Definition of four-dimensional in English:



  • Having four dimensions, typically the three dimensions of space (length, breadth, and depth) plus time.

    ‘a four-dimensional object’
    • ‘The theory that Paul described in particular involves a four-dimensional space plus one time dimension, which he called the bulk.’
    • ‘What exactly this means is hard to imagine, rather like trying to picture a four-dimensional cube.’
    • ‘Still later, in Los Angeles, he lectured as a ‘World-Famous Mystic’ on prophecy, vision, cosmic consciousness, and four-dimensional space.’
    • ‘Fortunately, in living systems certain conditions must be fulfilled for three-dimensional bodies to occur in four-dimensional space.’
    • ‘I like to know my place in four-dimensional space.’
    • ‘It's also possible to picture each card as a point in four-dimensional space, where each of a point's four coordinates assumes one of three possible values.’
    • ‘For the extreme pathway matrix of this system, there are four singular values, indicating a four-dimensional cone residing in the nine-dimensional flux space.’
    • ‘The full four-dimensional space, or five-dimensional spacetime, is referred to as the bulk.’
    • ‘The real laws and their unchanging constants would exist in the four-dimensional space, and our three-dimensional section of it would not necessarily have unchanging constants associated with it.’
    • ‘But the ultimate theory of gravity should explain why the universe is four-dimensional and how those dimensions arose, say researchers trying to unify the theories of quantum mechanics and relativity.’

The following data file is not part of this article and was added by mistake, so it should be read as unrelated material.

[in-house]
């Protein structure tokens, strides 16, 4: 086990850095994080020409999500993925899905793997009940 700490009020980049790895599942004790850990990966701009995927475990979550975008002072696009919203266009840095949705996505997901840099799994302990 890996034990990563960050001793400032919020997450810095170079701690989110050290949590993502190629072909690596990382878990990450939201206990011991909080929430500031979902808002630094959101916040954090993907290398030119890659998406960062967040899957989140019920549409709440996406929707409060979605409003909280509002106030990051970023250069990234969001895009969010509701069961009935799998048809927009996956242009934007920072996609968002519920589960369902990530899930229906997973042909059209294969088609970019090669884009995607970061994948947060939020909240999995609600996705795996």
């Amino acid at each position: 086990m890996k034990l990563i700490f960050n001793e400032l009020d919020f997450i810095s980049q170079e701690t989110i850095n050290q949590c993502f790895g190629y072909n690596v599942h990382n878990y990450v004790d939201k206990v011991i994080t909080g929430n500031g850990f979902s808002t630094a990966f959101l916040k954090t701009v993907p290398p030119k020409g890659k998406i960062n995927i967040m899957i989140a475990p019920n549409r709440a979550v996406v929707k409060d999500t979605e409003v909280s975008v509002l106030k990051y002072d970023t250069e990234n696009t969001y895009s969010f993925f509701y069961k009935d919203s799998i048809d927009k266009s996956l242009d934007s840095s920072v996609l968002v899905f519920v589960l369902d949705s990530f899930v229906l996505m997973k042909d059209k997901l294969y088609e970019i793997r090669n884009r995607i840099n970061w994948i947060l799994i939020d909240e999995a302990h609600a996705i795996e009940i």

• ‘To discover significant elements in any given sociocultural system of body language, we need to start with the physical and logical possibilities and impossibilities of the human body in four-dimensional space.’
    • ‘In classical relativity theory, space-time is a four-dimensional construction wherein the three dimensions of space and one dimension of time are welded together.’
    • ‘In the Theory of Relativity, time is no more an independent physical quantity - it is linked with space in four-dimensional space-time.’
    • ‘Thus, the entire geometry of a manifold can be formulated in terms of an atlas, so that it is not necessary to think of the manifold as really being a three dimensional surface lying in a four-dimensional space.’
    • ‘Unlike ordinary three-dimensional objects, these shapes live in four-dimensional - or higher - space and curve in on themselves as the sphere and torus do in three-dimensional space.’
    • ‘One could imagine that, as a consequence of the dynamics, the extra six dimensions form a small compact space attached to each point in ordinary four-dimensional space-time.’
    • ‘Is time just a fourth dimension which, together with the three dimensions of space, helps to comprise a unitary four-dimensional manifold in which all physical objects and events somehow reside?’
    • ‘They again use an extra dimension of space, imagining that our world is a three-dimensional ‘brane’ embedded in a four-dimensional space (plus one time dimension, as usual).’
    • ‘In 1908, one of Einstein's mathematics lecturers, Hermann Minkowski, presented relativity theory in geometric form - in the four-dimensional geometry of space and time.’
    • ‘Mathematicians also study what they call the three-dimensional sphere - the set of all points a given distance from a center in four-dimensional space.’